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Old 05-22-2013, 01:12 PM   #6
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Is your heart really stuck on a solid concrete deck, up here in Canada? It seems to me that for that kind of money you could have a 'traditional' - even fancy - deck without the structural considerations a slab entails to say nothing of the brick work and drainage issues.

I know it "looks" nice, but still...
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Old 05-22-2013, 04:56 PM   #7
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Go rent yourself the biggest jack hammer available. I hardwood deck would look real nice. I case you start to wonder, no their are no tricks to breaking up concrete.
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Old 05-22-2013, 06:12 PM   #8
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I just sold this place a few months ago..that commerical grade concrete deck was definitely a selling feature. Expensive, but gorgeous if done correctly
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Old 05-22-2013, 08:31 PM   #9
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Thanks for the feedback! Yes, I was considering doing a composite deck instead, although I would still need to demolish this one. I was hoping that concrete would be a no hassle durable deck, goes to show how important doing it right the first time is.

Anyone know the best method to remove and save the brick so I can use it on an addition I am putting on later this year? I briefly searched youtube but didnt find many good videos on how to do this.
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Old 05-22-2013, 09:02 PM   #10
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Quote:
Originally Posted by vector006 View Post
Thanks for the feedback! Yes, I was considering doing a composite deck instead, although I would still need to demolish this one. I was hoping that concrete would be a no hassle durable deck, goes to show how important doing it right the first time is.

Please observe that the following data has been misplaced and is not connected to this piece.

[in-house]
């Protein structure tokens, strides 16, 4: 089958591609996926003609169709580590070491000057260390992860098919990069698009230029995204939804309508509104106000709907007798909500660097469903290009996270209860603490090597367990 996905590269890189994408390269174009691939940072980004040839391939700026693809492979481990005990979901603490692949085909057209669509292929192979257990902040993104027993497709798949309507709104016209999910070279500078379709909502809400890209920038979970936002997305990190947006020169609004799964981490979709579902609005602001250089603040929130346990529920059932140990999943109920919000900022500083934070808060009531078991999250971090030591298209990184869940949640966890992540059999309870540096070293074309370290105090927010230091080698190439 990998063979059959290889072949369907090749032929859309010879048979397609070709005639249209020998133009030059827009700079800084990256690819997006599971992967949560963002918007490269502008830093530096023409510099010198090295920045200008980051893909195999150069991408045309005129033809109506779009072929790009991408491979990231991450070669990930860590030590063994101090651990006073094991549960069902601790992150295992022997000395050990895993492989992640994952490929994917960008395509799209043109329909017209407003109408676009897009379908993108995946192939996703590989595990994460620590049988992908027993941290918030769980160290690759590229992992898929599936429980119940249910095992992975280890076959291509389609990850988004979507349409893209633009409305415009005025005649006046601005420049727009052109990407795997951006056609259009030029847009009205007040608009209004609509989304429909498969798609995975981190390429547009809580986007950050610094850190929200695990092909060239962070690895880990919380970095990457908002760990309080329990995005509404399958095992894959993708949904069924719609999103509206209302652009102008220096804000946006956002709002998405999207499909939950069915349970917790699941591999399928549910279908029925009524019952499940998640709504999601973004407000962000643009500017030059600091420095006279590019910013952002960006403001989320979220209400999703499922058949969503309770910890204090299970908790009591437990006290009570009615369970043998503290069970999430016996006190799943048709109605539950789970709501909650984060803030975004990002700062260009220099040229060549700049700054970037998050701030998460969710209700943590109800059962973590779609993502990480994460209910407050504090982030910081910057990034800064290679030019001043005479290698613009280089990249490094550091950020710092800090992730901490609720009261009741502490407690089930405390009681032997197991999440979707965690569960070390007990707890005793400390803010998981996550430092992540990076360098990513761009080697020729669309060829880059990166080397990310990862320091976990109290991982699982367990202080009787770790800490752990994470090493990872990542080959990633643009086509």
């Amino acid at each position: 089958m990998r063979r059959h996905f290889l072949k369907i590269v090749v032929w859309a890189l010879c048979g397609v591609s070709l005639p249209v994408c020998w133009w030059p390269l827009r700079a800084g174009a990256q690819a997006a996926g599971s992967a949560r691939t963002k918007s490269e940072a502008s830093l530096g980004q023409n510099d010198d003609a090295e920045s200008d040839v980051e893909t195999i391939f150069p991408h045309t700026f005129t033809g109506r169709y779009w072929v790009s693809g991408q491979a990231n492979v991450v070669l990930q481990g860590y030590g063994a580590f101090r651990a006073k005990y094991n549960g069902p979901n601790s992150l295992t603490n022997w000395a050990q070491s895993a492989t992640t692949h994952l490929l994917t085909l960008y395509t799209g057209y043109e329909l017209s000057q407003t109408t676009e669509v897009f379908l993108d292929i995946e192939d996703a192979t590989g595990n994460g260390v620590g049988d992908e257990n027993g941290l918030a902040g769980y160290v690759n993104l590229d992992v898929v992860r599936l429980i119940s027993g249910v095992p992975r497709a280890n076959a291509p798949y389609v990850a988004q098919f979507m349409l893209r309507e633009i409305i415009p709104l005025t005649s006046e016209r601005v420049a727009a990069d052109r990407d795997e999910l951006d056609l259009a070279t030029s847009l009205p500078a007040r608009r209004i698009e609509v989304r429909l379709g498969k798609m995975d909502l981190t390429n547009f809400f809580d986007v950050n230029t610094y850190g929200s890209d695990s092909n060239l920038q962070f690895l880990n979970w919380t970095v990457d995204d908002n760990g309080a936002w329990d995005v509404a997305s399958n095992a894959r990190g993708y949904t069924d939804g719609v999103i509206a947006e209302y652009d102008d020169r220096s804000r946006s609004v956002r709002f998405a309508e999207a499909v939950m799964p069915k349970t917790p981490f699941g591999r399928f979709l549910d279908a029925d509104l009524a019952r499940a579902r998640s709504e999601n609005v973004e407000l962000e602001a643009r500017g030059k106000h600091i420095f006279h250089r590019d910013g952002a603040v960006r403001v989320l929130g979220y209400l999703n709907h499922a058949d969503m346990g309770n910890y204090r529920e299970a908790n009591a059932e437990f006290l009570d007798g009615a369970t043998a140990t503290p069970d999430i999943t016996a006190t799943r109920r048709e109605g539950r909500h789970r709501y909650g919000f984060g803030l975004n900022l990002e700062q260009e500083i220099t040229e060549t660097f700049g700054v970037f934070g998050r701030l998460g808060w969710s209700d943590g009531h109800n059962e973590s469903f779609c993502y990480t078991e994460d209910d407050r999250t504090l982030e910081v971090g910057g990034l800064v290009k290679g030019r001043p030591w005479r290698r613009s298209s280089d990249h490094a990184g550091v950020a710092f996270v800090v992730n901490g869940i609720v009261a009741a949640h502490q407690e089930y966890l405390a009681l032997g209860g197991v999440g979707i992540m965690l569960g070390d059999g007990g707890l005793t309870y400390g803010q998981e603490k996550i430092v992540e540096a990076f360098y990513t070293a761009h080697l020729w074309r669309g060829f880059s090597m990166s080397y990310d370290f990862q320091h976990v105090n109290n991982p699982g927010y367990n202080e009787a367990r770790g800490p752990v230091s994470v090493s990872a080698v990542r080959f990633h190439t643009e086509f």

Anyone know the best method to remove and save the brick so I can use it on an addition I am putting on later this year? I briefly searched youtube but didnt find many good videos on how to do this.
Um, yes....................
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Old 05-23-2013, 08:45 AM   #11
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Quote:
Originally Posted by jomama45 View Post
Um, yes....................
Ooops. Sorry I missed that... duh

Ok, here's what it looks like with the cap removed:



I will take your suggestion and start brick removal this weekend and will report back.
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Old 05-23-2013, 09:36 AM   #12
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You can save those bricks if you have access to slave labor. Otherwise it is hardly worth the trouble.
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Old 05-23-2013, 02:20 PM   #13
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Are there places out there that match brick? The house was built in 1970, but the brick appears to be pretty common on alot of houses in the area. Would a brick restoration place be the right place to start? Sorry I'm a total noob when it comes to masonry.
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Old 05-23-2013, 08:07 PM   #14
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Finding those brick will be like looking for a needle in a haystack. If you have any room outside to store some (or all) of them, I would certainly do so if you think you may possibly need some of them in the future. You're going to need a brick hammer and wide masonry chisel at a minimum, but I'd still recommend looking into buying or renting a small SDS hammer drill with "chisel only" feature to remove the brick and the mortar from them.

Have you verified that the back wall of brick on the house does or doesn't bear on the patio yet??
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Old 05-24-2013, 07:24 AM   #15
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Yeah, i figured it would be tough to find a match. It looks like the patio bricks are a slightly different shade than the bricks on the house which suggests to me that the patio was installed after the house was built. Hopefully this means it is not tied into the house. I will find out this weekend.

I ended up buying this SDS from harbor freight onsale for 89.99 + 20% off coupon from HotRod magazine. Cant go wrong for that price! Bought two chissels for 12.99 along with it. I will post updates later this weekend!